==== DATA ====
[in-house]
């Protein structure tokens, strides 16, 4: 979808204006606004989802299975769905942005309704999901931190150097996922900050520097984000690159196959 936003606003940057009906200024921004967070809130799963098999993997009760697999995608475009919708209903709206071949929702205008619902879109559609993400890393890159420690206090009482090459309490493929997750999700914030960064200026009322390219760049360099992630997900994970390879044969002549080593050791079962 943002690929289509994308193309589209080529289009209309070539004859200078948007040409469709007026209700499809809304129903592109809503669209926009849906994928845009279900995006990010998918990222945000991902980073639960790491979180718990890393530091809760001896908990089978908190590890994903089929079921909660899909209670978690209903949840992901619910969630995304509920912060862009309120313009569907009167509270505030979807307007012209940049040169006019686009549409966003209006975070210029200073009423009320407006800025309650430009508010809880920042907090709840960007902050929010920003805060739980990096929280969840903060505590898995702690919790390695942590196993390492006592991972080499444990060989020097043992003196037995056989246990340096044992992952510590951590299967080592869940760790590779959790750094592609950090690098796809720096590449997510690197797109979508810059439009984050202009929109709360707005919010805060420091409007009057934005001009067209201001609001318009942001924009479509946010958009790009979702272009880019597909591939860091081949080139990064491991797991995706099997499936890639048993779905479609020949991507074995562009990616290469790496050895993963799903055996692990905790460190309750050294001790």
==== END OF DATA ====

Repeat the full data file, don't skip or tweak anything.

[in-house]
């Protein structure tokens, strides 16, 4: 979808204006606004989802299975769905942005309704999901931190150097996922900050520097984000690159196959 936003606003940057009906200024921004967070809130799963098999993997009760697999995608475009919708209903709206071949929702205008619902879109559609993400890393890159420690206090009482090459309490493929997750999700914030960064200026009322390219760049360099992630997900994970390879044969002549080593050791079962 943002690929289509994308193309589209080529289009209309070539004859200078948007040409469709007026209700499809809304129903592109809503669209926009849906994928845009279900995006990010998918990222945000991902980073639960790491979180718990890393530091809760001896908990089978908190590890994903089929079921909660899909209670978690209903949840992901619910969630995304509920912060862009309120313009569907009167509270505030979807307007012209940049040169006019686009549409966003209006975070210029200073009423009320407006800025309650430009508010809880920042907090709840960007902050929010920003805060739980990096929280969840903060505590898995702690919790390695942590196993390492006592991972080499444990060989020097043992003196037995056989246990340096044992992952510590951590299967080592869940760790590779959790750094592609950090690098796809720096590449997510690197797109979508810059439009984050202009929109709360707005919010805060420091409007009057934005001009067209201001609001318009942001924009479509946010958009790009979702272009880019597909591939860091081949080139990064491991797991995706099997499936890639048993779905479609020949991507074995562009990616290469790496050895993963799903055996692990905790460190309750050294001790």